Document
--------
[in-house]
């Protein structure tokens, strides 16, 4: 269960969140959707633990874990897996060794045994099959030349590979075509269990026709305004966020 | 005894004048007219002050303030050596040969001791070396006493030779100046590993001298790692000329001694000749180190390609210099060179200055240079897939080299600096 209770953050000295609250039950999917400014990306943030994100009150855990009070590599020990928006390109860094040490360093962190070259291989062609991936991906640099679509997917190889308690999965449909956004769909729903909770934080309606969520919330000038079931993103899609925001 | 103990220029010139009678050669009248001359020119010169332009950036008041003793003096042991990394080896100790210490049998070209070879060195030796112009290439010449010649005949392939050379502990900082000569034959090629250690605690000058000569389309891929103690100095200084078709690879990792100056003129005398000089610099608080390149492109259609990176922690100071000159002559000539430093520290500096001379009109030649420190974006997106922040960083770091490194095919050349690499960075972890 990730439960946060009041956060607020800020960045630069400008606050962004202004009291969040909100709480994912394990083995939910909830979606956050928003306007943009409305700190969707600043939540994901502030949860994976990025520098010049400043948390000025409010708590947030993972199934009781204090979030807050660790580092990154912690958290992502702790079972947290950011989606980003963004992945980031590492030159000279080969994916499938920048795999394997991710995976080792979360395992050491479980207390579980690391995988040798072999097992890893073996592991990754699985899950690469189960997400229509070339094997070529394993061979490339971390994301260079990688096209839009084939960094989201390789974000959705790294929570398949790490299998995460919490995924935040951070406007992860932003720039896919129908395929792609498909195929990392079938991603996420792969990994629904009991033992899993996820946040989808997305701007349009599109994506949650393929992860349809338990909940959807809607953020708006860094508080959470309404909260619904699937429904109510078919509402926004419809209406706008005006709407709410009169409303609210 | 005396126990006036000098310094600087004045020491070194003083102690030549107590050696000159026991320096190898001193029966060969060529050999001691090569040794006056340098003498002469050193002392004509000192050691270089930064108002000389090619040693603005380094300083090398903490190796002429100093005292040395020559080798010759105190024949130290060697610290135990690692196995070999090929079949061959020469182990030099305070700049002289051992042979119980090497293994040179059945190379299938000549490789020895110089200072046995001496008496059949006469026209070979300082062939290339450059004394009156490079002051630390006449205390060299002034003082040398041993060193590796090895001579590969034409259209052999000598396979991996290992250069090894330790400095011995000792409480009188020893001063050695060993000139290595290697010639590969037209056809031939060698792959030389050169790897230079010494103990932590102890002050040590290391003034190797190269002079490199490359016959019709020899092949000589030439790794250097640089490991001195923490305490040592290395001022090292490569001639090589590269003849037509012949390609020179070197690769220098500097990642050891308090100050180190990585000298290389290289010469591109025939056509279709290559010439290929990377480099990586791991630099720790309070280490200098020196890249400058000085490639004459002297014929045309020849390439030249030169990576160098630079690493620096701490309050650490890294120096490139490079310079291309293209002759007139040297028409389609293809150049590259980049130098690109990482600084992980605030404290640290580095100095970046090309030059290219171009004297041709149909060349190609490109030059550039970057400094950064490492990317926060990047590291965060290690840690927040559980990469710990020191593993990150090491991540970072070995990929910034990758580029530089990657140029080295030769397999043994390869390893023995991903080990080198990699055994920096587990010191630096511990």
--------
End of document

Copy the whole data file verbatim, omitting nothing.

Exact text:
[in-house]
């Protein structure tokens, strides 16, 4: 269960969140959707633990874990897996060794045994099959030349590979075509269990026709305004966020 | 005894004048007219002050303030050596040969001791070396006493030779100046590993001298790692000329001694000749180190390609210099060179200055240079897939080299600096 209770953050000295609250039950999917400014990306943030994100009150855990009070590599020990928006390109860094040490360093962190070259291989062609991936991906640099679509997917190889308690999965449909956004769909729903909770934080309606969520919330000038079931993103899609925001 | 103990220029010139009678050669009248001359020119010169332009950036008041003793003096042991990394080896100790210490049998070209070879060195030796112009290439010449010649005949392939050379502990900082000569034959090629250690605690000058000569389309891929103690100095200084078709690879990792100056003129005398000089610099608080390149492109259609990176922690100071000159002559000539430093520290500096001379009109030649420190974006997106922040960083770091490194095919050349690499960075972890 990730439960946060009041956060607020800020960045630069400008606050962004202004009291969040909100709480994912394990083995939910909830979606956050928003306007943009409305700190969707600043939540994901502030949860994976990025520098010049400043948390000025409010708590947030993972199934009781204090979030807050660790580092990154912690958290992502702790079972947290950011989606980003963004992945980031590492030159000279080969994916499938920048795999394997991710995976080792979360395992050491479980207390579980690391995988040798072999097992890893073996592991990754699985899950690469189960997400229509070339094997070529394993061979490339971390994301260079990688096209839009084939960094989201390789974000959705790294929570398949790490299998995460919490995924935040951070406007992860932003720039896919129908395929792609498909195929990392079938991603996420792969990994629904009991033992899993996820946040989808997305701007349009599109994506949650393929992860349809338990909940959807809607953020708006860094508080959470309404909260619904699937429904109510078919509402926004419809209406706008005006709407709410009169409303609210 | 005396126990006036000098310094600087004045020491070194003083102690030549107590050696000159026991320096190898001193029966060969060529050999001691090569040794006056340098003498002469050193002392004509000192050691270089930064108002000389090619040693603005380094300083090398903490190796002429100093005292040395020559080798010759105190024949130290060697610290135990690692196995070999090929079949061959020469182990030099305070700049002289051992042979119980090497293994040179059945190379299938000549490789020895110089200072046995001496008496059949006469026209070979300082062939290339450059004394009156490079002051630390006449205390060299002034003082040398041993060193590796090895001579590969034409259209052999000598396979991996290992250069090894330790400095011995000792409480009188020893001063050695060993000139290595290697010639590969037209056809031939060698792959030389050169790897230079010494103990932590102890002050040590290391003034190797190269002079490199490359016959019709020899092949000589030439790794250097640089490991001195923490305490040592290395001022090292490569001639090589590269003849037509012949390609020179070197690769220098500097990642050891308090100050180190990585000298290389290289010469591109025939056509279709290559010439290929990377480099990586791991630099720790309070280490200098020196890249400058000085490639004459002297014929045309020849390439030249030169990576160098630079690493620096701490309050650490890294120096490139490079310079291309293209002759007139040297028409389609293809150049590259980049130098690109990482600084992980605030404290640290580095100095970046090309030059290219171009004297041709149909060349190609490109030059550039970057400094950064490492990317926060990047590291965060290690840690927040559980990469710990020191593993990150090491991540970072070995990929910034990758580029530089990657140029080295030769397999043994390869390893023995991903080990080198990699055994920096587990010191630096511990």